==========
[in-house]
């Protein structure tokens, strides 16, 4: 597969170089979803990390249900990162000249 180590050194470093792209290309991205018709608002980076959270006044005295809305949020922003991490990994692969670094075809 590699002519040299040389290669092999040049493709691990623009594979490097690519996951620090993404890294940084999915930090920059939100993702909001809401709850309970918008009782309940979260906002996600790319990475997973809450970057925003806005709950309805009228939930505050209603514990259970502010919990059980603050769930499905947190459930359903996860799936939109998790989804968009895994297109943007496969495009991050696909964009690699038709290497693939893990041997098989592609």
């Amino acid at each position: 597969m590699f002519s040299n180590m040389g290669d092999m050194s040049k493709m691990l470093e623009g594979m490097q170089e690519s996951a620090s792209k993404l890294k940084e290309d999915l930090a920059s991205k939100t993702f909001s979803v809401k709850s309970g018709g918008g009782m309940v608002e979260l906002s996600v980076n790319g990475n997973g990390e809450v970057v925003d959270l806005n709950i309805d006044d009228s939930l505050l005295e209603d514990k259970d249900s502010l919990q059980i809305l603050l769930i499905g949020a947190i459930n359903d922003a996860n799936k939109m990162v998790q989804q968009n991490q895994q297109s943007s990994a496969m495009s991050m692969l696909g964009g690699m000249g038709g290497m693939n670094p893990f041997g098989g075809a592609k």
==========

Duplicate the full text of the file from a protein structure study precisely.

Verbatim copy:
[in-house]
């Protein structure tokens, strides 16, 4: 597969170089979803990390249900990162000249 180590050194470093792209290309991205018709608002980076959270006044005295809305949020922003991490990994692969670094075809 590699002519040299040389290669092999040049493709691990623009594979490097690519996951620090993404890294940084999915930090920059939100993702909001809401709850309970918008009782309940979260906002996600790319990475997973809450970057925003806005709950309805009228939930505050209603514990259970502010919990059980603050769930499905947190459930359903996860799936939109998790989804968009895994297109943007496969495009991050696909964009690699038709290497693939893990041997098989592609």
């Amino acid at each position: 597969m590699f002519s040299n180590m040389g290669d092999m050194s040049k493709m691990l470093e623009g594979m490097q170089e690519s996951a620090s792209k993404l890294k940084e290309d999915l930090a920059s991205k939100t993702f909001s979803v809401k709850s309970g018709g918008g009782m309940v608002e979260l906002s996600v980076n790319g990475n997973g990390e809450v970057v925003d959270l806005n709950i309805d006044d009228s939930l505050l005295e209603d514990k259970d249900s502010l919990q059980i809305l603050l769930i499905g949020a947190i459930n359903d922003a996860n799936k939109m990162v998790q989804q968009n991490q895994q297109s943007s990994a496969m495009s991050m692969l696909g964009g690699m000249g038709g290497m693939n670094p893990f041997g098989g075809a592609k």